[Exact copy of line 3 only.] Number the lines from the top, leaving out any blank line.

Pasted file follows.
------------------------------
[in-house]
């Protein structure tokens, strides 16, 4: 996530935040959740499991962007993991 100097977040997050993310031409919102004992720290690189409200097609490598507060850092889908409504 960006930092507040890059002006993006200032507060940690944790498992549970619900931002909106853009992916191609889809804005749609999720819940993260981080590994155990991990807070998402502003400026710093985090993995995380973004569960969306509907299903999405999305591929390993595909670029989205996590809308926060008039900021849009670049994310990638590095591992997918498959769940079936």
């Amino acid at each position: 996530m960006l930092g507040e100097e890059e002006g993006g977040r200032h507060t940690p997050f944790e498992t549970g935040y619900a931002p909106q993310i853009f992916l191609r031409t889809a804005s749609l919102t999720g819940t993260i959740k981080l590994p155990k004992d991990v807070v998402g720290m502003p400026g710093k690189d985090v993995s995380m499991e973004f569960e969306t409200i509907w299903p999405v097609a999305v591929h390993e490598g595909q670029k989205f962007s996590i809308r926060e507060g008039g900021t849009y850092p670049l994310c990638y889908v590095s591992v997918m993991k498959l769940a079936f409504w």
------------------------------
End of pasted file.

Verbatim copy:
């Amino acid at each position: 996530m960006l930092g507040e100097e890059e002006g993006g977040r200032h507060t940690p997050f944790e498992t549970g935040y619900a931002p909106q993310i853009f992916l191609r031409t889809a804005s749609l919102t999720g819940t993260i959740k981080l590994p155990k004992d991990v807070v998402g720290m502003p400026g710093k690189d985090v993995s995380m499991e973004f569960e969306t409200i509907w299903p999405v097609a999305v591929h390993e490598g595909q670029k989205f962007s996590i809308r926060e507060g008039g900021t849009y850092p670049l994310c990638y889908v590095s591992v997918m993991k498959l769940a079936f409504w």